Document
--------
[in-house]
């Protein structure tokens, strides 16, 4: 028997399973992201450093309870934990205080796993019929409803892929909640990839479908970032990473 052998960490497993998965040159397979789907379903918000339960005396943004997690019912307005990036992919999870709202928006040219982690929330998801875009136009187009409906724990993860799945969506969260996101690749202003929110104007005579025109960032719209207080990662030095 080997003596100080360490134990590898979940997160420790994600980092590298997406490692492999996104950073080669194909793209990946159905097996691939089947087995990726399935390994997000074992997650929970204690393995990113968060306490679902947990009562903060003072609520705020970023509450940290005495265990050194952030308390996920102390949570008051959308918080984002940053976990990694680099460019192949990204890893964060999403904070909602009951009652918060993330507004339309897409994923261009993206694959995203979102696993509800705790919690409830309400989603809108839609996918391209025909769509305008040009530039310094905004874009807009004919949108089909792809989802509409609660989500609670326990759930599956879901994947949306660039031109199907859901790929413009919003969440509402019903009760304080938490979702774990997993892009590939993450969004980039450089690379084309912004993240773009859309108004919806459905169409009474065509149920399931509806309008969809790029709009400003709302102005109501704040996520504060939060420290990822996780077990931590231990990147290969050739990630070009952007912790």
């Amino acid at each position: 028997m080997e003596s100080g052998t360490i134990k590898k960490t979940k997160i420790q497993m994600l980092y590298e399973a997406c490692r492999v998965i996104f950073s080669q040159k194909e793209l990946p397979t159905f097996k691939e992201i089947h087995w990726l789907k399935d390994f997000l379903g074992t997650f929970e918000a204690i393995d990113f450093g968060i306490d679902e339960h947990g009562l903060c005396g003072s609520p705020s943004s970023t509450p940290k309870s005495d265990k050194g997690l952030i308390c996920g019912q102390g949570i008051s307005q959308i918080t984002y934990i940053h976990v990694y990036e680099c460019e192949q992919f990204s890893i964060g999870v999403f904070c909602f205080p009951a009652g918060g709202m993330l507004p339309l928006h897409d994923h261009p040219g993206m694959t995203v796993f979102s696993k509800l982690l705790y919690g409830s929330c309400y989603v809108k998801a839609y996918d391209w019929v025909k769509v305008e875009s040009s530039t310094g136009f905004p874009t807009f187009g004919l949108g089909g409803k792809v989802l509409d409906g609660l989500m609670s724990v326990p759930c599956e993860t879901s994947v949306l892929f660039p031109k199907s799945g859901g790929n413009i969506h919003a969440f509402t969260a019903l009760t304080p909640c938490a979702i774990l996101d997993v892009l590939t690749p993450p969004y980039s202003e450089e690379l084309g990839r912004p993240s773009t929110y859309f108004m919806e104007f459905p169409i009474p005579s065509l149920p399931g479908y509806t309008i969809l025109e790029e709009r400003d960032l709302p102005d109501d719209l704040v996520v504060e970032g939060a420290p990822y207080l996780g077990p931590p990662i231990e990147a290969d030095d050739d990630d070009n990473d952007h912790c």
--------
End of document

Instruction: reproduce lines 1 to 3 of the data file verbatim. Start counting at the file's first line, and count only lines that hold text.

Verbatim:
[in-house]
């Protein structure tokens, strides 16, 4: 028997399973992201450093309870934990205080796993019929409803892929909640990839479908970032990473 052998960490497993998965040159397979789907379903918000339960005396943004997690019912307005990036992919999870709202928006040219982690929330998801875009136009187009409906724990993860799945969506969260996101690749202003929110104007005579025109960032719209207080990662030095 080997003596100080360490134990590898979940997160420790994600980092590298997406490692492999996104950073080669194909793209990946159905097996691939089947087995990726399935390994997000074992997650929970204690393995990113968060306490679902947990009562903060003072609520705020970023509450940290005495265990050194952030308390996920102390949570008051959308918080984002940053976990990694680099460019192949990204890893964060999403904070909602009951009652918060993330507004339309897409994923261009993206694959995203979102696993509800705790919690409830309400989603809108839609996918391209025909769509305008040009530039310094905004874009807009004919949108089909792809989802509409609660989500609670326990759930599956879901994947949306660039031109199907859901790929413009919003969440509402019903009760304080938490979702774990997993892009590939993450969004980039450089690379084309912004993240773009859309108004919806459905169409009474065509149920399931509806309008969809790029709009400003709302102005109501704040996520504060939060420290990822996780077990931590231990990147290969050739990630070009952007912790």
């Amino acid at each position: 028997m080997e003596s100080g052998t360490i134990k590898k960490t979940k997160i420790q497993m994600l980092y590298e399973a997406c490692r492999v998965i996104f950073s080669q040159k194909e793209l990946p397979t159905f097996k691939e992201i089947h087995w990726l789907k399935d390994f997000l379903g074992t997650f929970e918000a204690i393995d990113f450093g968060i306490d679902e339960h947990g009562l903060c005396g003072s609520p705020s943004s970023t509450p940290k309870s005495d265990k050194g997690l952030i308390c996920g019912q102390g949570i008051s307005q959308i918080t984002y934990i940053h976990v990694y990036e680099c460019e192949q992919f990204s890893i964060g999870v999403f904070c909602f205080p009951a009652g918060g709202m993330l507004p339309l928006h897409d994923h261009p040219g993206m694959t995203v796993f979102s696993k509800l982690l705790y919690g409830s929330c309400y989603v809108k998801a839609y996918d391209w019929v025909k769509v305008e875009s040009s530039t310094g136009f905004p874009t807009f187009g004919l949108g089909g409803k792809v989802l509409d409906g609660l989500m609670s724990v326990p759930c599956e993860t879901s994947v949306l892929f660039p031109k199907s799945g859901g790929n413009i969506h919003a969440f509402t969260a019903l009760t304080p909640c938490a979702i774990l996101d997993v892009l590939t690749p993450p969004y980039s202003e450089e690379l084309g990839r912004p993240s773009t929110y859309f108004m919806e104007f459905p169409i009474p005579s065509l149920p399931g479908y509806t309008i969809l025109e790029e709009r400003d960032l709302p102005d109501d719209l704040v996520v504060e970032g939060a420290p990822y207080l996780g077990p931590p990662i231990e990147a290969d030095d050739d990630d070009n990473d952007h912790c």